Environment Forum

Harry Potter, horcruxes and Steven Chu

Anyone familiar with Harry Potter knows as least two things: 1) this is the U.S. opening weekend for the final movie in the blockbuster series about the boy wizard and 2) ultimate villain Voldemort uses horcruxes to hold bits of his soul and extend his life.

Leave it to U.S. Energy Secretary Steven Chu to riff on horcruxes to explain energy storage.

“While I confess I haven’t yet seen all of the Harry Potter movies including the “Deathly Hallows Part 2,” a staff member (who might be a bigger nerd than I am) was telling me about Lord Voldemort’s “horcruxes” — objects he used to store his life energy.  Without them, he lost his power and couldn’t survive,” Chu said on his Facebook page.

“In the ‘muggle’ world, energy storage is crucial to our future as well, but for more positive reasons.  It is the key to greatly expanding the use of renewable energy sources that are intermittent like wind and solar power. Better batteries will mean longer range, lower cost electric vehicles, and will make our entire electricity generation and distribution system more efficient by smoothing out fluctuations in demand.”

Check out what the Nobel laureate says about the seven “clean energy horcruxes” in the rest of his post.

“The Harry Potter theory of climate”

USA/Climate doesn’t change by magic.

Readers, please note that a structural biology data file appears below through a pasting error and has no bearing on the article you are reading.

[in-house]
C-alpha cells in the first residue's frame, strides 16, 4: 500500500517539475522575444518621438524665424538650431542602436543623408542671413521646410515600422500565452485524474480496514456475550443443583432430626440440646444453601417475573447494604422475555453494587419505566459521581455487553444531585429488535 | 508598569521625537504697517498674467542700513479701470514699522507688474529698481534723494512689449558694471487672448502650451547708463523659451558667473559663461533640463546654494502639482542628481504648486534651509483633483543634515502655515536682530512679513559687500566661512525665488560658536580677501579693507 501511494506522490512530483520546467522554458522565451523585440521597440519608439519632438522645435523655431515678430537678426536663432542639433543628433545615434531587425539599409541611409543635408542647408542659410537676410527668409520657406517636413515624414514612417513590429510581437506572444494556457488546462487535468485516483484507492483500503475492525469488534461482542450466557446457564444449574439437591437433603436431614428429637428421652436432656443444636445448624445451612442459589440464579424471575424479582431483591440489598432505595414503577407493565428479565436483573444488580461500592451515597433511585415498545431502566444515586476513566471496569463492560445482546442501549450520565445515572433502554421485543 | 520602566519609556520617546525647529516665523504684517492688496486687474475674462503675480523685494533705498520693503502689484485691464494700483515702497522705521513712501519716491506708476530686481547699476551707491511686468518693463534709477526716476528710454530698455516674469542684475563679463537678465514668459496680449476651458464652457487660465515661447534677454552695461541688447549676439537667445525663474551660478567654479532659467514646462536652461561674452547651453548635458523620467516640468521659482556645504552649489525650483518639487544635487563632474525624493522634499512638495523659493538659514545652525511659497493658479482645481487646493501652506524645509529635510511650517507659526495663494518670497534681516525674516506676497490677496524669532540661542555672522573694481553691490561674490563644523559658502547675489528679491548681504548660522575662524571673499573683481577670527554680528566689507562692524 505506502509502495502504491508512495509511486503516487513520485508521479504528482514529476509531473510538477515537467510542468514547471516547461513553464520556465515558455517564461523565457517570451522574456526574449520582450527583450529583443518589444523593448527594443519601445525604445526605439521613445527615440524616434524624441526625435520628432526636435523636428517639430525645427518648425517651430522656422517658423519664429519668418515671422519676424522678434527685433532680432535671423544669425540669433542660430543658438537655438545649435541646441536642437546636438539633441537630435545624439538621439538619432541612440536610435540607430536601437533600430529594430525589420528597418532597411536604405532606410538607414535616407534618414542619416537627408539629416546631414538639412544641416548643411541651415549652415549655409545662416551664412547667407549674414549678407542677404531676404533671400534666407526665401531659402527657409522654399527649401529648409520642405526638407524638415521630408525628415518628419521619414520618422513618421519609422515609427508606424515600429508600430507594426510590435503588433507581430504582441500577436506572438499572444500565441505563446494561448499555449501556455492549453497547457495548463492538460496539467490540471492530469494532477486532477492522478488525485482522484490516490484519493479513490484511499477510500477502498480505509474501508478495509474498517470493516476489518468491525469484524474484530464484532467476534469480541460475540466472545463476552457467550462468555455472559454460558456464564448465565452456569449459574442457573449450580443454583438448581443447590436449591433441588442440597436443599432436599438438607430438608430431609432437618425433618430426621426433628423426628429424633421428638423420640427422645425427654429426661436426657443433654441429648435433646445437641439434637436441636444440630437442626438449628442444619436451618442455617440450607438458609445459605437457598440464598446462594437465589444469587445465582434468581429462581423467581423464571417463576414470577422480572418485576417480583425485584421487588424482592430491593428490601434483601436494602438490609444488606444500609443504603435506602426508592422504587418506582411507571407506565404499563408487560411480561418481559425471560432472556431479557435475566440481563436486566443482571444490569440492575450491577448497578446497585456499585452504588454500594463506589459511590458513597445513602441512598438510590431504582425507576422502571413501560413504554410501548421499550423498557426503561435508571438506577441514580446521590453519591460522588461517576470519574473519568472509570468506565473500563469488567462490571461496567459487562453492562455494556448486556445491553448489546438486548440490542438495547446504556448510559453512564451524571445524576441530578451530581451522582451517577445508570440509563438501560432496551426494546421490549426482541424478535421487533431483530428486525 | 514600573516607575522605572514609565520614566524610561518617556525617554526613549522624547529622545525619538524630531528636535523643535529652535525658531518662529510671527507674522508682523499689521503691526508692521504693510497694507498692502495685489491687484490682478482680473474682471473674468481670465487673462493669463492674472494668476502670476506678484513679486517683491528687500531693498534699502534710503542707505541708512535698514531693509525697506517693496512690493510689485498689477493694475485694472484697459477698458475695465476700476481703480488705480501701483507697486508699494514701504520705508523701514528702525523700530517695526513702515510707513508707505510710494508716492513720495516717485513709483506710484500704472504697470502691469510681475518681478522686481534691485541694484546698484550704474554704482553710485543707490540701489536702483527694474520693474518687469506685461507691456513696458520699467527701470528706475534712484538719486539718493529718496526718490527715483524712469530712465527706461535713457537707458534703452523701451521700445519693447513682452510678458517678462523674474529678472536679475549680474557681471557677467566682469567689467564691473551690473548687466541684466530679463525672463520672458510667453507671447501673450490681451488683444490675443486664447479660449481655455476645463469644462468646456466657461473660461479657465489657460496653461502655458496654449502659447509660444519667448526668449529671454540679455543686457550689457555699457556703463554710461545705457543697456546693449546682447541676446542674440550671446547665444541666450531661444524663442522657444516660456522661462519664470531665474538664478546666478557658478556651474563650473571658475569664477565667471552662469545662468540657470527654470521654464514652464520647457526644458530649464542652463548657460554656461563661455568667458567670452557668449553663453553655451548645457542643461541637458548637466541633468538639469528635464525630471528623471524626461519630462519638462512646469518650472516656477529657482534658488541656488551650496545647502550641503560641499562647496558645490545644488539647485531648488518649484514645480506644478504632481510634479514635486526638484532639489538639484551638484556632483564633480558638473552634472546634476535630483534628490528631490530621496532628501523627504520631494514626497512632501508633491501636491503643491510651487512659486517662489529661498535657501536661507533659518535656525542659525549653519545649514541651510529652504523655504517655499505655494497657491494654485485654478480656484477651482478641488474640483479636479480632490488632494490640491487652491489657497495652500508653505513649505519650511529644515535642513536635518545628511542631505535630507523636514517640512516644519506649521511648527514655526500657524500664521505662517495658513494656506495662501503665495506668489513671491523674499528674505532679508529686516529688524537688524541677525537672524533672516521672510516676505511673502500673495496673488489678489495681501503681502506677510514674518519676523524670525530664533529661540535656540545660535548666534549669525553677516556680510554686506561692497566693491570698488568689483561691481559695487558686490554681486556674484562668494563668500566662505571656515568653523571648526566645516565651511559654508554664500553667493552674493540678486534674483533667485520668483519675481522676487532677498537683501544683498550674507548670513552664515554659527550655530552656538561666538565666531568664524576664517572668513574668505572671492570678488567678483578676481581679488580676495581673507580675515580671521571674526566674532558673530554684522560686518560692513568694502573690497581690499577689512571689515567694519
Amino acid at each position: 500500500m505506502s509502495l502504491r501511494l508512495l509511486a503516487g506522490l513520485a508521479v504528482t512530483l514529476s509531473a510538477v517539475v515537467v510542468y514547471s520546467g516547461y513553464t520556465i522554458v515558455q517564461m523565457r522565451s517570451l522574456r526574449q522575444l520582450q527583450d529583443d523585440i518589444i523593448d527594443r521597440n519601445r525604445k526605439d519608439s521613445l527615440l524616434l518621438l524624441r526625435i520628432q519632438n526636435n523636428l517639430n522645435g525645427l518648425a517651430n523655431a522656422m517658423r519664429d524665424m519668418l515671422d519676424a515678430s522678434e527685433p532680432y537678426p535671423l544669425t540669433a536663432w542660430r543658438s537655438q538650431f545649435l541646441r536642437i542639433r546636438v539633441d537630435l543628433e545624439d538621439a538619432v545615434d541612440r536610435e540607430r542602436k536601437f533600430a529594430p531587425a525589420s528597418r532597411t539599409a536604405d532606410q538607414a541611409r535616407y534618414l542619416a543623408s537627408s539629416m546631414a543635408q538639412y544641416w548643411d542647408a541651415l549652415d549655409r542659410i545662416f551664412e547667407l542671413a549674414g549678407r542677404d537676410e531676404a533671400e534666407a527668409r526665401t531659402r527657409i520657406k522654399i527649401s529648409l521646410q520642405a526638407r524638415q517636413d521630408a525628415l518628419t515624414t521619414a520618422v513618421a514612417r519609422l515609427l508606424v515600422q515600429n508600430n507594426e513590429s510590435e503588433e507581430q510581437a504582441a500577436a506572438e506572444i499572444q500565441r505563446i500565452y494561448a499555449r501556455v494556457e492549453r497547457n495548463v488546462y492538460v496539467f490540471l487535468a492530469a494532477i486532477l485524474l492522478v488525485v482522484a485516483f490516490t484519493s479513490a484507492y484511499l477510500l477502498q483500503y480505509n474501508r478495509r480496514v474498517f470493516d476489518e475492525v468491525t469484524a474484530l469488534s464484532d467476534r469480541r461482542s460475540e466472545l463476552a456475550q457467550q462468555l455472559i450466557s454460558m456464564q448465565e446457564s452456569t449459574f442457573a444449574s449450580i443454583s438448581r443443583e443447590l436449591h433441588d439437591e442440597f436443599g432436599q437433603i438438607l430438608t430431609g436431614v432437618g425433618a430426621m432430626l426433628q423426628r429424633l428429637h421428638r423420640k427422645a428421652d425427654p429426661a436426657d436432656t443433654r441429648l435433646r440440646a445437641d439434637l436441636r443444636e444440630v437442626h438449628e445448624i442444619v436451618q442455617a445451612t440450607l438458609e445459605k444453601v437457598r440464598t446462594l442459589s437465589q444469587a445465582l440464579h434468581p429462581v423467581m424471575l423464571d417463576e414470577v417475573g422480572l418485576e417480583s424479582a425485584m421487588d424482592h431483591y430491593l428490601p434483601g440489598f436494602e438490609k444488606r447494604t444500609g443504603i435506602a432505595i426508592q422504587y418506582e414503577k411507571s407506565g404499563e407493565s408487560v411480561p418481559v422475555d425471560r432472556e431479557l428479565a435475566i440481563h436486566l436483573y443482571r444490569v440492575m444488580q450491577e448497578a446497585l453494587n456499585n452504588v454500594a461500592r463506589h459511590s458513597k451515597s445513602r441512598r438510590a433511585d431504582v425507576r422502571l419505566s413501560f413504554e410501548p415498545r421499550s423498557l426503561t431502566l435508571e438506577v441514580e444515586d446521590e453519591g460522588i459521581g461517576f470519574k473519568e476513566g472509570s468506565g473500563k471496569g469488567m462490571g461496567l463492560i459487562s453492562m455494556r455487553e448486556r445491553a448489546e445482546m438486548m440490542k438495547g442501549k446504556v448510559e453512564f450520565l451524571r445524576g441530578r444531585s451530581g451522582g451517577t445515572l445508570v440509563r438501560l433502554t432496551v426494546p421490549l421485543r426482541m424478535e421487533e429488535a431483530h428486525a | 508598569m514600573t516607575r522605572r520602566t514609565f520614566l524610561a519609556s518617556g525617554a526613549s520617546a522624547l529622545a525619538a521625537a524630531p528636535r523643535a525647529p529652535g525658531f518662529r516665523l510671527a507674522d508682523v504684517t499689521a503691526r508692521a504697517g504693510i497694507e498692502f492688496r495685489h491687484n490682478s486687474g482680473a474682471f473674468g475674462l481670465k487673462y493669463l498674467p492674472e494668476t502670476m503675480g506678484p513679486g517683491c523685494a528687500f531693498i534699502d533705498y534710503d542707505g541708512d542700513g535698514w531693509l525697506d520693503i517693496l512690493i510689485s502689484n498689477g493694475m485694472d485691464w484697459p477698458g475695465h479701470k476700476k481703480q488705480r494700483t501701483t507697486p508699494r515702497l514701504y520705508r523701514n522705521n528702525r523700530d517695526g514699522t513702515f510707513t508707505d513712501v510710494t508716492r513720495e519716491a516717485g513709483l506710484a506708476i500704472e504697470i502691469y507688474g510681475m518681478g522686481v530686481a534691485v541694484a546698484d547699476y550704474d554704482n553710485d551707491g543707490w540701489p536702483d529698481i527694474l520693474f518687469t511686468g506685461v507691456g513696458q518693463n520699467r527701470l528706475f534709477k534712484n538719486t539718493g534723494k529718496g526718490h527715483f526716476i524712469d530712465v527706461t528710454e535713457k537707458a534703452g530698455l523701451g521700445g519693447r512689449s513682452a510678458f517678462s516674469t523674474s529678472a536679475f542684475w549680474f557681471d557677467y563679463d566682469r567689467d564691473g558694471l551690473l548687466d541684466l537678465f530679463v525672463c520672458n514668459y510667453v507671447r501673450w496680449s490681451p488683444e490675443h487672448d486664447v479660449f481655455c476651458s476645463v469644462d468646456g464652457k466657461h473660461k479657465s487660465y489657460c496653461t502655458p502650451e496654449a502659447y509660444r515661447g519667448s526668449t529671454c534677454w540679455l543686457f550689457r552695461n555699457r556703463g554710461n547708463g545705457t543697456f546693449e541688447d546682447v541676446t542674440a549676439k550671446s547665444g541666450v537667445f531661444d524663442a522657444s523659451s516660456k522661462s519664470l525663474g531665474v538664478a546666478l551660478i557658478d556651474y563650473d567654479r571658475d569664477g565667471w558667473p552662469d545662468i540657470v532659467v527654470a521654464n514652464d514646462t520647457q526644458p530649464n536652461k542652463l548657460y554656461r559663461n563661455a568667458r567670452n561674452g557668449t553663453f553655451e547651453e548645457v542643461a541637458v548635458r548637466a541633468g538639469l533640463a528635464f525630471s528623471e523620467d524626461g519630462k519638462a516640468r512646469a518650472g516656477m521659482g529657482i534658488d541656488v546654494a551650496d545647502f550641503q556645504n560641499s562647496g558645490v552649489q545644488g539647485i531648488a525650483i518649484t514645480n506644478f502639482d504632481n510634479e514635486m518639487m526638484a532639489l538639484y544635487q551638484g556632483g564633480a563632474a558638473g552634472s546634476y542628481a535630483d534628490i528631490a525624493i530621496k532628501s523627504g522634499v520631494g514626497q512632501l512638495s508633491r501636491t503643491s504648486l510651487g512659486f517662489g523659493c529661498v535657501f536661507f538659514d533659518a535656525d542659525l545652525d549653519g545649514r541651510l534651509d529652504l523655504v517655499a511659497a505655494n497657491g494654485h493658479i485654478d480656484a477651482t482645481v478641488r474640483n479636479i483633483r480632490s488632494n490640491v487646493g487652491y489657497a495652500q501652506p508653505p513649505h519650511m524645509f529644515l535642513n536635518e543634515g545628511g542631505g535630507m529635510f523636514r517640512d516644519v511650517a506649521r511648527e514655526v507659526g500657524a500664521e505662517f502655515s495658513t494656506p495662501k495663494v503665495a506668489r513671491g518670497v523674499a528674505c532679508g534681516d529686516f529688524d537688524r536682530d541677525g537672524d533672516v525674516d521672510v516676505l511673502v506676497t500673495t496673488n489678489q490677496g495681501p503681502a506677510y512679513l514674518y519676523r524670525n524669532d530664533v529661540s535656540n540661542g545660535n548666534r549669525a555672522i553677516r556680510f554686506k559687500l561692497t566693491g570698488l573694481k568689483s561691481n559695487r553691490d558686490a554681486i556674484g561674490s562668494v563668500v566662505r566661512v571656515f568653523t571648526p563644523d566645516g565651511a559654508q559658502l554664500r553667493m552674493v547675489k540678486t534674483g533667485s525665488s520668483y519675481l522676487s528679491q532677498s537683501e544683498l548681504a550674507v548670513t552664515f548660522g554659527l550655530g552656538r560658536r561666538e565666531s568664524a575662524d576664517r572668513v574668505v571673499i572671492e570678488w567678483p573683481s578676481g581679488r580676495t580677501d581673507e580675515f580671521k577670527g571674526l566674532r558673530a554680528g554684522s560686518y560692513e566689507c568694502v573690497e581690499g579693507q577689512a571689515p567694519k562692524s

Just ask Mark Serreze, director of the U.S. National Snow and Ice Data Center in Colorado. On a conference call with other scientists and reporters, Serreze and others linked climate change to the last two harsh winters over much of the United States and Europe. And they squarely blamed human-caused greenhouse gas emissions for the rise in world temperatures that got the process going.

“Climate doesn’t change all by itself,” Serreze said. “It’s not like the Harry Potter theory of climate, where he flicks his magic wand and the climate suddenly changes. Climate only changes for a reason.”

He crossed off other possible drivers for climate change one by one.

“Could it be that the Sun is shining more brightly than it was? No, that doesn’t work. We’ve been monitoring energy coming from the Sun and apart from the 11-year sunspot cycle, there’s not much happening.

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